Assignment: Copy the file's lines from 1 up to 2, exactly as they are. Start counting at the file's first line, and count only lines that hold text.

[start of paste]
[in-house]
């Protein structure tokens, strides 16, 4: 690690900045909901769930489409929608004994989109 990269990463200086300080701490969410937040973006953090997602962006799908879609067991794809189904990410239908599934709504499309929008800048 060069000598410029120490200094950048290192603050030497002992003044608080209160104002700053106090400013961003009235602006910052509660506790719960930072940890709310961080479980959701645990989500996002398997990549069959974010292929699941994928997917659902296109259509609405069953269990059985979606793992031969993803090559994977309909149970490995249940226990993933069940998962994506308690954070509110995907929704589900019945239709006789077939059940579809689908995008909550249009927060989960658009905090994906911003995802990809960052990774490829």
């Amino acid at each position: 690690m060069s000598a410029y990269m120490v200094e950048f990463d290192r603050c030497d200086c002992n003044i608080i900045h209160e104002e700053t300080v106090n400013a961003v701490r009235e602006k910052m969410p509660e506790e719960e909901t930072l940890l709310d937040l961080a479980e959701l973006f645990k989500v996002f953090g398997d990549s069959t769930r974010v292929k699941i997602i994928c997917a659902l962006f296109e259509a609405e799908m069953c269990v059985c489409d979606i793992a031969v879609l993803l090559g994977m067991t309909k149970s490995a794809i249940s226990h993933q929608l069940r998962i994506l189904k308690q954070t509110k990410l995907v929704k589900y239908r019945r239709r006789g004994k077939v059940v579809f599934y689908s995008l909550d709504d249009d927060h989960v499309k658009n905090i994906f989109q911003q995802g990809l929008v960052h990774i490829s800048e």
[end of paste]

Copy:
[in-house]
């Protein structure tokens, strides 16, 4: 690690900045909901769930489409929608004994989109 990269990463200086300080701490969410937040973006953090997602962006799908879609067991794809189904990410239908599934709504499309929008800048 060069000598410029120490200094950048290192603050030497002992003044608080209160104002700053106090400013961003009235602006910052509660506790719960930072940890709310961080479980959701645990989500996002398997990549069959974010292929699941994928997917659902296109259509609405069953269990059985979606793992031969993803090559994977309909149970490995249940226990993933069940998962994506308690954070509110995907929704589900019945239709006789077939059940579809689908995008909550249009927060989960658009905090994906911003995802990809960052990774490829």